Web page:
As much as Lydia and I try to present a united front with our decisions, there are times when I find it difficult to tow the parental line. Lately, this has cropped up with regards to Sylvia and her desire to walk to the park on her own. There are times Lydia and I are not available when Sylvia wants to shoot hoops. Despite her fervent entreaties, Mitchell usually finds some excuse to avoid joining his sister in a competitive sibling-death-match. To her credit, Sylvia will still want to take some practice shots with or without company. And this is where the trouble begins.
Lydia is fearful of coyotes, dogs, thugs, and rabid budgies. In her vivid imagination every tree hides a vicious predator waiting to attack our daughter. So when Sylvia suggests a solo trip to the park it’s met with something less than an enthusiastic response.
“Are you sure you wouldn’t rather wait until tomorrow?” Lydia will offer. “Dad will be home then.”
Naturally, this doesn’t go over too well.
Would you be saying this to Mitchell?” Sylvia often asks. She has a sneaking suspicion that her being a girl is the deciding factor. In truth, Mitchell would be treated the same. The reality is it will likely never be put to the test!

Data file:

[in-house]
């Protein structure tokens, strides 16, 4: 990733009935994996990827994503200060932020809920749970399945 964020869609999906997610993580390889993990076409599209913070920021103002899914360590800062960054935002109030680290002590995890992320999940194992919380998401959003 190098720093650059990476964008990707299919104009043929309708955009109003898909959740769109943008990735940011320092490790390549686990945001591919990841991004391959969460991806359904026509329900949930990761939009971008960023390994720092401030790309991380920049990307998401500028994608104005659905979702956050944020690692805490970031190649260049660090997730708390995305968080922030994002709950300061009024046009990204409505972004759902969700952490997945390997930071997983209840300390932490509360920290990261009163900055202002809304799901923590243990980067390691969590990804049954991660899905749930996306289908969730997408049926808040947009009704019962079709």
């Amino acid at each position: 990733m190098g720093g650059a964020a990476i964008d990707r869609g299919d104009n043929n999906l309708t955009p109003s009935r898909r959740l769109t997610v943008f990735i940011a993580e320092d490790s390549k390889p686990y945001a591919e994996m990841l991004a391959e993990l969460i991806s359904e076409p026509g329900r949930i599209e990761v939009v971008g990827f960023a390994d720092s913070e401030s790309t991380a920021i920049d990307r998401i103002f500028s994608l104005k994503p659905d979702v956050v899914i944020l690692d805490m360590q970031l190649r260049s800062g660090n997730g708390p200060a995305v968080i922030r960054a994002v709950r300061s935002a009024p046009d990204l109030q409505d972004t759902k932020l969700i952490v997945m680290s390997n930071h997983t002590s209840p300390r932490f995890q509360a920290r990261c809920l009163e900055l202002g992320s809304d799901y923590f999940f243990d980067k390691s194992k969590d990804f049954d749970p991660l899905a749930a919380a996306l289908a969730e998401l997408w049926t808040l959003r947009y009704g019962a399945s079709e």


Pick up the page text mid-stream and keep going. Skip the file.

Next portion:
Over time, Sylvia has begged me to do something about her mother. This has put me in an odd position. I recall being younger than my daughter taking the subway to downtown Toronto without any problem. Weekends were spent wandering around the comic book shops, used book stores and alternate clothing shops on Queen Street taking in the sights with pleasure. As kids we were adventurous. As parents, we’ve become fearful.
What if I let her go and something happens? I wonder. Then I find myself arguing that it’s unfair to smother my children. The debate is never satisfactorily decided. Even when Sylvia discovers what she believes is the solution.
“I was looking up ways to protect yourself from muggers and big dogs,” she advised me. “One site said to bring a backpack to protect yourself with.”
“Let me get this straight,” I said. “A dog comes charging at you and you’re supposed to take a moment, remove the backpack, and then what?”
“Use it to block the dog,” she answered.
“So it eats the backpack, gets full, and then leaves you alone?” I said. “How’s that work for a mugger? He’s hardly going to eat it. It would just weigh you down. Wouldn’t it be better to whip the basketball at the guy’s head and then run? Or do you offer him the backpack in exchange for letting you go?”
Sylvia replied that the backpack was meant to be swung at a mugger. Unless it was filled with rocks, it didn’t seem overly practical to me. Still, her suggestion of wearing a backpack did work in one respect: Lydia allowed her to go the park on her own. Maybe it wasn’t such a goofy idea after all.
Kevin Toal is a freelance writer who wishes parents didn’t have to worry about their children’s safety.